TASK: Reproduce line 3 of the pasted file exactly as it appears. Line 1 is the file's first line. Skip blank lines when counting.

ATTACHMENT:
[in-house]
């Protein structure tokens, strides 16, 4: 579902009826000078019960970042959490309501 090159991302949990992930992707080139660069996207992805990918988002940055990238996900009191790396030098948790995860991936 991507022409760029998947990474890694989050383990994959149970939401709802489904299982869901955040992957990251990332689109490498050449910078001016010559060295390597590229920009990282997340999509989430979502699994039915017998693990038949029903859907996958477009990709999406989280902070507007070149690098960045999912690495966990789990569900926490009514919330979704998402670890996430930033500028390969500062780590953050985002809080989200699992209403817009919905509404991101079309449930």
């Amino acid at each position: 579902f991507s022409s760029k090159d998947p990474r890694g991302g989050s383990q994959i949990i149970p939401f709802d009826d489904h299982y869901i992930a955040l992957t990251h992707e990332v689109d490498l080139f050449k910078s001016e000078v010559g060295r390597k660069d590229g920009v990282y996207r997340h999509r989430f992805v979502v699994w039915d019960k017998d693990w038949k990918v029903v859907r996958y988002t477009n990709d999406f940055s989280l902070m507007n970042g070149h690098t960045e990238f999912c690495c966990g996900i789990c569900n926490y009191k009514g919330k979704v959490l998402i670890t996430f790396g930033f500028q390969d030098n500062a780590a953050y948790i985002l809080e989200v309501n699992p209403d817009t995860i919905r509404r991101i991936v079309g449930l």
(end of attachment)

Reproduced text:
């Amino acid at each position: 579902f991507s022409s760029k090159d998947p990474r890694g991302g989050s383990q994959i949990i149970p939401f709802d009826d489904h299982y869901i992930a955040l992957t990251h992707e990332v689109d490498l080139f050449k910078s001016e000078v010559g060295r390597k660069d590229g920009v990282y996207r997340h999509r989430f992805v979502v699994w039915d019960k017998d693990w038949k990918v029903v859907r996958y988002t477009n990709d999406f940055s989280l902070m507007n970042g070149h690098t960045e990238f999912c690495c966990g996900i789990c569900n926490y009191k009514g919330k979704v959490l998402i670890t996430f790396g930033f500028q390969d030098n500062a780590a953050y948790i985002l809080e989200v309501n699992p209403d817009t995860i919905r509404r991101i991936v079309g449930l």